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American Towman Magazine Presents the Week in TowingDecember 12 - December 18, 2018
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Cold-Weather Safety

Tow truck driver  cable t460 ccf05By Brian J. Riker

Towers are often called upon to perform superhuman feats of endurance during periods of extreme weather. The cold affects all of us and right now so many are facing the extreme cold blanketing most of the United States.

Even if you feel you have become acclimated to the cold, you still are not immune to its effects. Those operating in the normally warmer parts of the country generally have more difficulty with the cold as they are not acclimated, nor is their equipment usually prepared for extreme cold. However, those of us from the northern part of the country need to take extra precautions too.

Hydration, diet and rest are just as important in the cold as they are in the heat. Without proper hydration levels, our body can't process the calories we intake and convert them to heat. It is suggested to increase your daily caloric intake by 20 percent to 30 percent or more if you are going to spend extended periods outdoors. This does not mean eating an extra candy bar; instead eat high-carb, warm food like pasta.

Warm drinks are best, but avoid caffeine. Water and juice are great choices as well. I strongly recommend always keeping some beef jerky, granola and bottled water in the truck. Even tow trucks can become stranded in traffic or stuck in a remote area for several hours awaiting help.
Dress in layers with a sweat-wicking base layer. Hats, hoods and face masks are very important. Almost 50 percent of body heat escapes through the head; be sure to keep it covered and dry. As our body sweats, we need to keep this moisture off our skin as wet skin reduces our core temperature almost twice as fast as dry.

Frostbite is caused by exposure to cold and can occur in just minutes. Always carry extra clothes and blankets, socks and even extra footwear. Hands, feet, ears and face are most prone to frostbite and will appear as discoloration of the skin. Often someone experiencing frostbite will not realize it due to accompanying numbness.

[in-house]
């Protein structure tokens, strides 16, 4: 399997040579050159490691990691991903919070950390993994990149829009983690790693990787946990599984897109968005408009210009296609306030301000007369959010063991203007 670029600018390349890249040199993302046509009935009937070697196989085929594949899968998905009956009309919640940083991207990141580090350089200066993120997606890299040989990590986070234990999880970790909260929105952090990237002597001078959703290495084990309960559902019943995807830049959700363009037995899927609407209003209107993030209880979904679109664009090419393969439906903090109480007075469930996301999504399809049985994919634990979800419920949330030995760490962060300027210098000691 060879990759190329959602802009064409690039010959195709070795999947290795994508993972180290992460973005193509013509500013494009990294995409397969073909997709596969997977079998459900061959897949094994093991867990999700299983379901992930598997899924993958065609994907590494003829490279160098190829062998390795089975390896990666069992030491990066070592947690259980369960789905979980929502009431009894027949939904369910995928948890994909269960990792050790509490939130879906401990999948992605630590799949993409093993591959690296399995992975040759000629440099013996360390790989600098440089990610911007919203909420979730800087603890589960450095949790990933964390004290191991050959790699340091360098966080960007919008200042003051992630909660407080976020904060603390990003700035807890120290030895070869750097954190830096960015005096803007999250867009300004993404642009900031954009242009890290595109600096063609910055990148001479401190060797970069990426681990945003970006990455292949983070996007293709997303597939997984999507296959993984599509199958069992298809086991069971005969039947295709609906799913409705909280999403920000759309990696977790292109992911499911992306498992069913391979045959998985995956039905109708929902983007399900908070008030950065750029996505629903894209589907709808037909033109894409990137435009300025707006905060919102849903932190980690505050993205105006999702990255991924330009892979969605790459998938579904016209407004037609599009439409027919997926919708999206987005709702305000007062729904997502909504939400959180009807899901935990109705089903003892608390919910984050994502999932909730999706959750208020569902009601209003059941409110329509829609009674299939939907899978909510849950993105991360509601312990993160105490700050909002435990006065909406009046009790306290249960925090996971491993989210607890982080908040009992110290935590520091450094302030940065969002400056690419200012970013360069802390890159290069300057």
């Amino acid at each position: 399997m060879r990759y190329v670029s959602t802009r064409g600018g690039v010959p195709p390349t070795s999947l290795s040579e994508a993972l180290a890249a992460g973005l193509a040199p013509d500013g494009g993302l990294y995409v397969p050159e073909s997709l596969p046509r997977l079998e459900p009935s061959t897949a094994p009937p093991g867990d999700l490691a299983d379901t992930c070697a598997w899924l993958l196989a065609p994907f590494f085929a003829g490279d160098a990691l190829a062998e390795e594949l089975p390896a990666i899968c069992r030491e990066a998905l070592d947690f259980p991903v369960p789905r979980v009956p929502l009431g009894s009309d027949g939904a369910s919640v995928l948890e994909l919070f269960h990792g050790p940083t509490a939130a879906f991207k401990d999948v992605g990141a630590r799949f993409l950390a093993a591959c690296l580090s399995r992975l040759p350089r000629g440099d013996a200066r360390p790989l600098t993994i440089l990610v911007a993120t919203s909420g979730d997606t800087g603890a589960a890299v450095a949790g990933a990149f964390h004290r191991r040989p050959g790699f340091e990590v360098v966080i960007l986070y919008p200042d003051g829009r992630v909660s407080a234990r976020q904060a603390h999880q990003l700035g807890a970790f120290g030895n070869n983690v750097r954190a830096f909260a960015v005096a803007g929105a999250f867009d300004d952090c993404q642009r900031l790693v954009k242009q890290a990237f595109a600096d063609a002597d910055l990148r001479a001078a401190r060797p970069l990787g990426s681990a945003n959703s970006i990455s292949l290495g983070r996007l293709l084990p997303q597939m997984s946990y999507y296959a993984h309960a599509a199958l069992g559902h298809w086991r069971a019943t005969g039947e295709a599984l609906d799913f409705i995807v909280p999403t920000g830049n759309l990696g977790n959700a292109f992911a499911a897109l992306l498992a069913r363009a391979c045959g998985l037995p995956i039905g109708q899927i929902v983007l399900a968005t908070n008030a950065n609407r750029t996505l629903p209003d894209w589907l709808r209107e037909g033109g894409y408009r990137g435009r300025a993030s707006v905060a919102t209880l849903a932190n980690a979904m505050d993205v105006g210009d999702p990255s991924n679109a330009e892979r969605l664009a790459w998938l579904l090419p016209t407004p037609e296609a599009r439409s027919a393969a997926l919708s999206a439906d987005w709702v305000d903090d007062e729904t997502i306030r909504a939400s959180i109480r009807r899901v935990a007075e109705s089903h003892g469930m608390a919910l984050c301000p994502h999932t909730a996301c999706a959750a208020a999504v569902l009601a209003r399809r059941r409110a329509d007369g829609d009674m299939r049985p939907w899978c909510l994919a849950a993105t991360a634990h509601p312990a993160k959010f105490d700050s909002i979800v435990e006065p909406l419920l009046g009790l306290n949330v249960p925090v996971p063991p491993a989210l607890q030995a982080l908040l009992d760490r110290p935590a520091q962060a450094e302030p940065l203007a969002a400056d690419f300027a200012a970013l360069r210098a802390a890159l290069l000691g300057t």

If you start shivering, do not ignore it! Shivering is the body's first warning sign that your core temperature is falling. Hypothermia means the body temperature has fallen below 95 degrees F. It can kill you. Symptoms include lack of coordination, confusion, slowed reactions and sleepiness.

Physical exertion during cold weather places extra strain on your cardiac system. Be extra careful if you have high blood pressure or a history of cardiac problems. Even the most robust individuals are already working harder just to stay warm, so be mindful of your own physical condition. There is up to a 53-percent greater risk of heart attack in cold weather.

The extra effort required to maintain core temperature fatigues you much quicker than normal. Keep this in mind when scheduling; you simply can't do as much as normal. Extra breaks are required for food and water, as well as getting out of the cold to warm up.

Management should monitor employees for signs of exposure, require more frequent check-in calls, dispatch an extra helper for more complex jobs and allow longer rest breaks. Consider postponing jobs that are not critical until the weather allows better working conditions.

Brian J. Riker is a third-generation towman and president of Fleet Compliance Solutions. With 25 years of experience, he specializes in helping non-traditional fleets such as towing, repossession, and construction companies navigate the complex world of federal and state transportation regulatory compliance. He can be reached at brian.riker@fleetcompliancesolutions.net.
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